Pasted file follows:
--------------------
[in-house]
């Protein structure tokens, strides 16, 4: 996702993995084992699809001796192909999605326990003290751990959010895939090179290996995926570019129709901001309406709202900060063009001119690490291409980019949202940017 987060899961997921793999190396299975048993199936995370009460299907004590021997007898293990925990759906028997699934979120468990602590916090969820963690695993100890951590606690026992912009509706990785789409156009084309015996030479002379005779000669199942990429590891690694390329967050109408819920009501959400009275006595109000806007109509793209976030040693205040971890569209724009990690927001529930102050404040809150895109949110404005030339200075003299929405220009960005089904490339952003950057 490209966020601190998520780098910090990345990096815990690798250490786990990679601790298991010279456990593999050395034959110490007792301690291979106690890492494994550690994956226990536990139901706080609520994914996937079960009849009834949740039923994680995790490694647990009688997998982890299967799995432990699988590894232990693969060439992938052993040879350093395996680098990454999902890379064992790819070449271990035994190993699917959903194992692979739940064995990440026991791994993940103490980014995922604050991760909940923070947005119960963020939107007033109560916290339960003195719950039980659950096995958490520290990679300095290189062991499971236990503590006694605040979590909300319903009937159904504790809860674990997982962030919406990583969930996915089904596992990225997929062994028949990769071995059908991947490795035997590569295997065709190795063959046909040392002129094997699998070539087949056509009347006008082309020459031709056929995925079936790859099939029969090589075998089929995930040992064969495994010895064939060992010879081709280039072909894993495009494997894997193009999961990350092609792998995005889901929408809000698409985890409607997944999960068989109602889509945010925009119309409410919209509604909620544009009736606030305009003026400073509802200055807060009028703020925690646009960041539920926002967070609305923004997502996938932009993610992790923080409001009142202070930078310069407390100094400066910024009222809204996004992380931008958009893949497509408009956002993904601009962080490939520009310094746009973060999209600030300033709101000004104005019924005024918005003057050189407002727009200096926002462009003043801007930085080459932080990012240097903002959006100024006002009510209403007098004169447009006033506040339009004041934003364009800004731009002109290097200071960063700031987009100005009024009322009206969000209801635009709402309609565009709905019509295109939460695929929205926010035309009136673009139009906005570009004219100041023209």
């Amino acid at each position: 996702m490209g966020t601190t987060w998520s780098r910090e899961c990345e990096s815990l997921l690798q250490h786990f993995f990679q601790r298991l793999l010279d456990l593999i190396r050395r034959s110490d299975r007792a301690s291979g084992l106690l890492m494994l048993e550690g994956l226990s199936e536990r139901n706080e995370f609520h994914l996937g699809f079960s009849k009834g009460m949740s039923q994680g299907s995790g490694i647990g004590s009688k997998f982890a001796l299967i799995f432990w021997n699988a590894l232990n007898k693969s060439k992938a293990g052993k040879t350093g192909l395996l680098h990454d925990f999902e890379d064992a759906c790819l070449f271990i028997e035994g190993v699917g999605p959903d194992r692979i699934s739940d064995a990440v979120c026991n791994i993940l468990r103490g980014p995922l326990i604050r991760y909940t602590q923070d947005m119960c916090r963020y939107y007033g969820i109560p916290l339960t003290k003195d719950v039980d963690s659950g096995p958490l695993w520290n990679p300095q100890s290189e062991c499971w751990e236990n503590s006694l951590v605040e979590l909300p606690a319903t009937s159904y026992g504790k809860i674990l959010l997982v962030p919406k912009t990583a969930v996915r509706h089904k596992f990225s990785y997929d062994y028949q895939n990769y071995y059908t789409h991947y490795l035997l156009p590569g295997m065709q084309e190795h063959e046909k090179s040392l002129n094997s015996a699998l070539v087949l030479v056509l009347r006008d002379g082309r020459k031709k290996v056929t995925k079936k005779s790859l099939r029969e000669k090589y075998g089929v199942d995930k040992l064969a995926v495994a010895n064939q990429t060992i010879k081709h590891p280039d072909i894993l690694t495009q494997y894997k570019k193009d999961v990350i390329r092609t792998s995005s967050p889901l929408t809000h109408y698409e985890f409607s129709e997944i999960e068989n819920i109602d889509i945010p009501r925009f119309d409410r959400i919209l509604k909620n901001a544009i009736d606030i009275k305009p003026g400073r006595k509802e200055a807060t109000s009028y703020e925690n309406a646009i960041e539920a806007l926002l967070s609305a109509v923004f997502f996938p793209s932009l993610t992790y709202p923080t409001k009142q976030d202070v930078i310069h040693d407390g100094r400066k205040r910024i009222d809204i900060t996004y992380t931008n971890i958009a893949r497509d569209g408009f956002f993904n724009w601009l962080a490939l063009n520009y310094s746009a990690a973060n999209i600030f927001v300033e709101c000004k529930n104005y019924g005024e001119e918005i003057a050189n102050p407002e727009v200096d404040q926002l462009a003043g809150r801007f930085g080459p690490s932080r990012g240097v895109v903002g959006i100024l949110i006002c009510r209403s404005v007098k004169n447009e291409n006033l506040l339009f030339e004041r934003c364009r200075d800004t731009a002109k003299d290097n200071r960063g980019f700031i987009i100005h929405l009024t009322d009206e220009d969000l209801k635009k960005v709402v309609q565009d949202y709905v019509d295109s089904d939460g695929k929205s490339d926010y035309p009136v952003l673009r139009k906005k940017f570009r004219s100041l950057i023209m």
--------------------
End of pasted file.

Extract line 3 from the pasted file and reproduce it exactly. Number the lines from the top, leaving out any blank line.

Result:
């Amino acid at each position: 996702m490209g966020t601190t987060w998520s780098r910090e899961c990345e990096s815990l997921l690798q250490h786990f993995f990679q601790r298991l793999l010279d456990l593999i190396r050395r034959s110490d299975r007792a301690s291979g084992l106690l890492m494994l048993e550690g994956l226990s199936e536990r139901n706080e995370f609520h994914l996937g699809f079960s009849k009834g009460m949740s039923q994680g299907s995790g490694i647990g004590s009688k997998f982890a001796l299967i799995f432990w021997n699988a590894l232990n007898k693969s060439k992938a293990g052993k040879t350093g192909l395996l680098h990454d925990f999902e890379d064992a759906c790819l070449f271990i028997e035994g190993v699917g999605p959903d194992r692979i699934s739940d064995a990440v979120c026991n791994i993940l468990r103490g980014p995922l326990i604050r991760y909940t602590q923070d947005m119960c916090r963020y939107y007033g969820i109560p916290l339960t003290k003195d719950v039980d963690s659950g096995p958490l695993w520290n990679p300095q100890s290189e062991c499971w751990e236990n503590s006694l951590v605040e979590l909300p606690a319903t009937s159904y026992g504790k809860i674990l959010l997982v962030p919406k912009t990583a969930v996915r509706h089904k596992f990225s990785y997929d062994y028949q895939n990769y071995y059908t789409h991947y490795l035997l156009p590569g295997m065709q084309e190795h063959e046909k090179s040392l002129n094997s015996a699998l070539v087949l030479v056509l009347r006008d002379g082309r020459k031709k290996v056929t995925k079936k005779s790859l099939r029969e000669k090589y075998g089929v199942d995930k040992l064969a995926v495994a010895n064939q990429t060992i010879k081709h590891p280039d072909i894993l690694t495009q494997y894997k570019k193009d999961v990350i390329r092609t792998s995005s967050p889901l929408t809000h109408y698409e985890f409607s129709e997944i999960e068989n819920i109602d889509i945010p009501r925009f119309d409410r959400i919209l509604k909620n901001a544009i009736d606030i009275k305009p003026g400073r006595k509802e200055a807060t109000s009028y703020e925690n309406a646009i960041e539920a806007l926002l967070s609305a109509v923004f997502f996938p793209s932009l993610t992790y709202p923080t409001k009142q976030d202070v930078i310069h040693d407390g100094r400066k205040r910024i009222d809204i900060t996004y992380t931008n971890i958009a893949r497509d569209g408009f956002f993904n724009w601009l962080a490939l063009n520009y310094s746009a990690a973060n999209i600030f927001v300033e709101c000004k529930n104005y019924g005024e001119e918005i003057a050189n102050p407002e727009v200096d404040q926002l462009a003043g809150r801007f930085g080459p690490s932080r990012g240097v895109v903002g959006i100024l949110i006002c009510r209403s404005v007098k004169n447009e291409n006033l506040l339009f030339e004041r934003c364009r200075d800004t731009a002109k003299d290097n200071r960063g980019f700031i987009i100005h929405l009024t009322d009206e220009d969000l209801k635009k960005v709402v309609q565009d949202y709905v019509d295109s089904d939460g695929k929205s490339d926010y035309p009136v952003l673009r139009k906005k940017f570009r004219s100041l950057i023209m």